Background. The Spanish government issued a proposal of a law to mandate the use of helmet for bicycle riders in the cities; this law generated significant controversy and was eventually amended to mandate the use of helmets to riders younger than 18 years of age only. Objective. To review the status of the legislation on the use of helmet for bicycle riders globally, and to describe the profile of the riders, the mechanisms of accident and its resulting major injuries, and the protective effect of the helmet and its regulatory framework. Method. Literature review using the PubMed database including articles related to bicycle helmet use in the last 15 years in the English or Spanish language. Results. There is not a uniform approach to the regulation of helmet use for bicycle riders in the different countries. Young men are the most common users of bicycles in the cities. Falls without another vehicle involved in the accident are the most common events (77.5%), and the most common lesions are those resulting from head and upper extremity trauma (both around 40%). The helmets sold in Europe comply with the rule EN 1078:1996. Most studies confirm the protective effect of the helmet in craniofacial trauma. The pediatric population is especially susceptible of suffering head trauma; the use of the helmet in this age group may offer better protection than in adults. Conclusion. The bicycle helmet is very useful in the prevention of head trauma and its use should be recommended.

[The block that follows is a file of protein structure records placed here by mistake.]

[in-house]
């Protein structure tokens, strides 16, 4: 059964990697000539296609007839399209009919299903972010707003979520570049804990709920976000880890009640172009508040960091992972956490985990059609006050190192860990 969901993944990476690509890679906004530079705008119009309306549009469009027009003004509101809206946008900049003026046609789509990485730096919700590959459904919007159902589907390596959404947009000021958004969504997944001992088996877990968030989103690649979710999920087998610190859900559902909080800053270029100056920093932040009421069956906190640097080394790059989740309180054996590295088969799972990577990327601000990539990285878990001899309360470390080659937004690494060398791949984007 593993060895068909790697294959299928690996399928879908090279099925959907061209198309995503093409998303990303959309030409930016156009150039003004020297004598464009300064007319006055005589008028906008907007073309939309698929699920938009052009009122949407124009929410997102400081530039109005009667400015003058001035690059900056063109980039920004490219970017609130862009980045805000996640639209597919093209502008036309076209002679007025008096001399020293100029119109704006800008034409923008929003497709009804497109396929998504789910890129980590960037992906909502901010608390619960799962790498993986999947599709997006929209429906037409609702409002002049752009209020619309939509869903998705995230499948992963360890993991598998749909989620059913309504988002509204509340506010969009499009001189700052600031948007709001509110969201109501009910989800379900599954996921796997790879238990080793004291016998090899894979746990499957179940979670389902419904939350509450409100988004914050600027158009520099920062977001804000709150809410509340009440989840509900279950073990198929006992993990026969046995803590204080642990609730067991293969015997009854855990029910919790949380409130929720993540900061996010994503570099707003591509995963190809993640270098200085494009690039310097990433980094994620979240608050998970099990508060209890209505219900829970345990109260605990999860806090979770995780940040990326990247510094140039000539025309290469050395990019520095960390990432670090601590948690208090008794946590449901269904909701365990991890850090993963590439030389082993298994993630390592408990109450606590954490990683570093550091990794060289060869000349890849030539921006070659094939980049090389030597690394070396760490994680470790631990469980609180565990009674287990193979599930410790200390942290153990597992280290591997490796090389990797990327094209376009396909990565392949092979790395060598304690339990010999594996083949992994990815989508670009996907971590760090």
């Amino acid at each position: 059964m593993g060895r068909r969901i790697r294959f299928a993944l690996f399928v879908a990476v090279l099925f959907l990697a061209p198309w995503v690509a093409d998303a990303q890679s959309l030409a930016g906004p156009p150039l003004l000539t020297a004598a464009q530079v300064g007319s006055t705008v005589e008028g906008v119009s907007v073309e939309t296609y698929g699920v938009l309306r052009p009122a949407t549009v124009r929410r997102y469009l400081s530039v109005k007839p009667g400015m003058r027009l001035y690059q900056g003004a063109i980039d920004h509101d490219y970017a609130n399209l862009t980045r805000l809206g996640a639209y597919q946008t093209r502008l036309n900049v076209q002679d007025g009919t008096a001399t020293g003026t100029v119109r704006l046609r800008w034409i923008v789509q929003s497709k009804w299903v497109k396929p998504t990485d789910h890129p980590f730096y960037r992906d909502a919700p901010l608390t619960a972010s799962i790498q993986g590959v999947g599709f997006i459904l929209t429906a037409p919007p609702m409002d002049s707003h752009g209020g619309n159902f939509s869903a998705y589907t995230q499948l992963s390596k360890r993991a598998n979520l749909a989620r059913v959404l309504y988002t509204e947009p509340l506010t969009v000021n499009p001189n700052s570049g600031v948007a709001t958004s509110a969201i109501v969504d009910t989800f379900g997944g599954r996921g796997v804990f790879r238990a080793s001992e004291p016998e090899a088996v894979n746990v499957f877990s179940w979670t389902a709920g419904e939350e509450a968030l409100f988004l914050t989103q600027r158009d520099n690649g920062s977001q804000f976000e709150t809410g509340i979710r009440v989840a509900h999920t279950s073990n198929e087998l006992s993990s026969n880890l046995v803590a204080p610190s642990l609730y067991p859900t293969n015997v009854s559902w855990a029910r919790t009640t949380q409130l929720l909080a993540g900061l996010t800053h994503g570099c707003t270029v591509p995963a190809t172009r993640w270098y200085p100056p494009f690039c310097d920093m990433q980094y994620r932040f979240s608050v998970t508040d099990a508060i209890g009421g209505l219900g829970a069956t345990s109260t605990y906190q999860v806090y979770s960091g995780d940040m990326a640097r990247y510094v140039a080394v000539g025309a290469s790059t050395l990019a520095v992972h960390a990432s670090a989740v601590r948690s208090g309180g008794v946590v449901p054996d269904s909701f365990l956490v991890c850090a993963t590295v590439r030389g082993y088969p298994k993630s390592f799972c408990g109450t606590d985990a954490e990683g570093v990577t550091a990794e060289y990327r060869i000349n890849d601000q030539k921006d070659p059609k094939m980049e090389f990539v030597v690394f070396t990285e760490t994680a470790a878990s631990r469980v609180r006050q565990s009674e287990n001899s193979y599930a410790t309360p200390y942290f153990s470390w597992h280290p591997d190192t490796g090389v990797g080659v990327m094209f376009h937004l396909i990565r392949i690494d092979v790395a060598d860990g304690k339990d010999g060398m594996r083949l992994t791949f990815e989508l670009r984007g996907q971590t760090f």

|Publication status||Published - 1 Jan 2014|
- Accident prevention
- Head and brain trauma
- Head protective devices
- Legislation and jurisprudence